Jere and Sandy Cherryholmes met in their church, married and began raising a family of six children in Bell, Calif., just outside of Los Angeles. Jere was a carpenter for the Los Angeles County school system and Sandy home-schooled the children. In 1999, their oldest daughter, Shelly, died at age 20 in her sleep from respiratory failure, due to chronic heart problems. The family heard about a nearby bluegrass festival and decided to attend, hoping to lift their spirits.
Inspired by the music, Jere promptly decided to start a family bluegrass band. Cia (banjo), B.J. (fiddle), Skip (guitar) and Molly (fiddle) were assigned instruments. Taking what was left, Jere picked the bass, and Sandy chose the mandolin. Within four months, they started getting invitations from people wanting them to play.
By year's end, the family took a gig on Saturdays in the San Bernardino Mountains. They put together some dance routines based on Irish stepdancing (which Sandy had taught for physical education classes). They won a few local contests, and promoters kept calling as their skills improved and their reputation spread.
After a 32-hour round trip to play a show in Colorado, Jere realized they had reached their weekend driving limit. So he sold the house, quit his job and decided to pursue music full time. At first, they traveled in a car, pitching a tent to sleep in. Next, they graduated to a van with some camping equipment and then to a 26-foot trailer. Finally, they acquired a classic GM bus. Their vintage, near-mint condition "home on wheels" is a drawing point for many of the musicians at festivals.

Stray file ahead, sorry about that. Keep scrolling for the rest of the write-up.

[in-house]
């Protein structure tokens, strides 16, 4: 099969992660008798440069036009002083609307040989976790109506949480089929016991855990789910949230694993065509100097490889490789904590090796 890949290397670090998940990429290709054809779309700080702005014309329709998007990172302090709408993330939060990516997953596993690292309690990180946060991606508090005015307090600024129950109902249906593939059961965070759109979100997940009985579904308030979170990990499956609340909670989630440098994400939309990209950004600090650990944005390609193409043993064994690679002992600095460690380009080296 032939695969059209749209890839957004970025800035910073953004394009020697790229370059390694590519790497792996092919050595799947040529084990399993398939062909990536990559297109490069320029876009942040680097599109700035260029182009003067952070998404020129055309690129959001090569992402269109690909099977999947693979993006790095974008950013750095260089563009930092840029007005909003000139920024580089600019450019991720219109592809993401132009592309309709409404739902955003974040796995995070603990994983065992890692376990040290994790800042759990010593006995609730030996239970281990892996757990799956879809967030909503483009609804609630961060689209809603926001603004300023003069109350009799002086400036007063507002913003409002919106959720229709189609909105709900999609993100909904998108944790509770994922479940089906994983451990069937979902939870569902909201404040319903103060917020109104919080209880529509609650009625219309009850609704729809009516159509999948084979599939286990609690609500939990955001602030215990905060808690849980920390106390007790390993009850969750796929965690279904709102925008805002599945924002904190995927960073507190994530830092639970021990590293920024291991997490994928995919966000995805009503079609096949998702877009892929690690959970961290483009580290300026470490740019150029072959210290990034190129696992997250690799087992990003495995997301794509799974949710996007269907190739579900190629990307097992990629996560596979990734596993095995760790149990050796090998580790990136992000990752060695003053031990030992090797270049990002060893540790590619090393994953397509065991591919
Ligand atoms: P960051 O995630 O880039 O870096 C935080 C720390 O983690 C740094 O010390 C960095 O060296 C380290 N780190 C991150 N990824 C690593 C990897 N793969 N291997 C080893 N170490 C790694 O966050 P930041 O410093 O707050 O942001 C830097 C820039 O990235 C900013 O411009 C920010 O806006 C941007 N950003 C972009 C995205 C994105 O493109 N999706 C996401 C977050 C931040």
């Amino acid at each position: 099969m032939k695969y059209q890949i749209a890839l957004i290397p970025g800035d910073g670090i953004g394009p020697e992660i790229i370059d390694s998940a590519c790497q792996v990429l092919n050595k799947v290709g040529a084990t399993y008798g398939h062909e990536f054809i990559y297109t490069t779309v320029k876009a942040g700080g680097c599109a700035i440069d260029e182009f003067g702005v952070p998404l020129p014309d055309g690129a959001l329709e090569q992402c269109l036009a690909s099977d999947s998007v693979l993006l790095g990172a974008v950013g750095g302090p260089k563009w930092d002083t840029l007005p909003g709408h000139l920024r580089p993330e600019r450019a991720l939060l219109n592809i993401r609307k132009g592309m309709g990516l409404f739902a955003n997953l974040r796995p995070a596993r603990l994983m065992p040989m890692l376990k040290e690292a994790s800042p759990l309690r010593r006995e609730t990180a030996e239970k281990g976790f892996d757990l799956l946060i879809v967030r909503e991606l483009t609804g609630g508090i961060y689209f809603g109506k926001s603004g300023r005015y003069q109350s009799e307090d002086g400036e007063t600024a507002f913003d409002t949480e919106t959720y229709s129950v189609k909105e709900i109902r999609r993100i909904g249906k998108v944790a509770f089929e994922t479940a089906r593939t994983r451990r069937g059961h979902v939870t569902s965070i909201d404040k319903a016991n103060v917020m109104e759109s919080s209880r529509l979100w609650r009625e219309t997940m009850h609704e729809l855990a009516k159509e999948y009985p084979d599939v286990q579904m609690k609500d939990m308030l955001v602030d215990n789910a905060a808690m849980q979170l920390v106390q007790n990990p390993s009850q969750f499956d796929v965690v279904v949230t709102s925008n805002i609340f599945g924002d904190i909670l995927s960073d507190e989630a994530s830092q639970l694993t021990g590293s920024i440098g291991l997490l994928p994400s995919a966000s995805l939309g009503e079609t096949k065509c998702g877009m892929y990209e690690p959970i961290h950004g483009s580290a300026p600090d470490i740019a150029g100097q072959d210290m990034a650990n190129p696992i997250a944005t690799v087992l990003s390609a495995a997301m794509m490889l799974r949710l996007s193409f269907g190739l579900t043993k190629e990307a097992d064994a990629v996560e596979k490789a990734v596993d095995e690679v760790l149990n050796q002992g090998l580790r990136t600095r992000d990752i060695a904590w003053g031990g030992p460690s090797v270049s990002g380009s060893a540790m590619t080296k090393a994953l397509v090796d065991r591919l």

All six members sing lead, so the trio variations are endless in a Cherryholmes set. Arrangements include twin fiddles and Irish stepdancing with Sandy's old-time clawhammer banjo tunes. She choreographs each song with diagrams that resemble football plays.
In 2003, Cherryholmes made their first appearances on the Grand Ole Opry, the Ernest Tubb Midnight Jamboree, the CMA Music Fest and the IBMA's Bluegrass FanFest. In mid-October 2004, the band kicked off their own festival, the Best in Tradition With Cherryholmes, at Hoofer's Gospel Barn in LaGrange, Ga.
In 2005, the family band received a nomination for the IBMA entertainer of the year as well as the emerging artist of the year -- the first time any artist had secured those slots in the same year. They released their debut album on Skaggs Family Records later that year.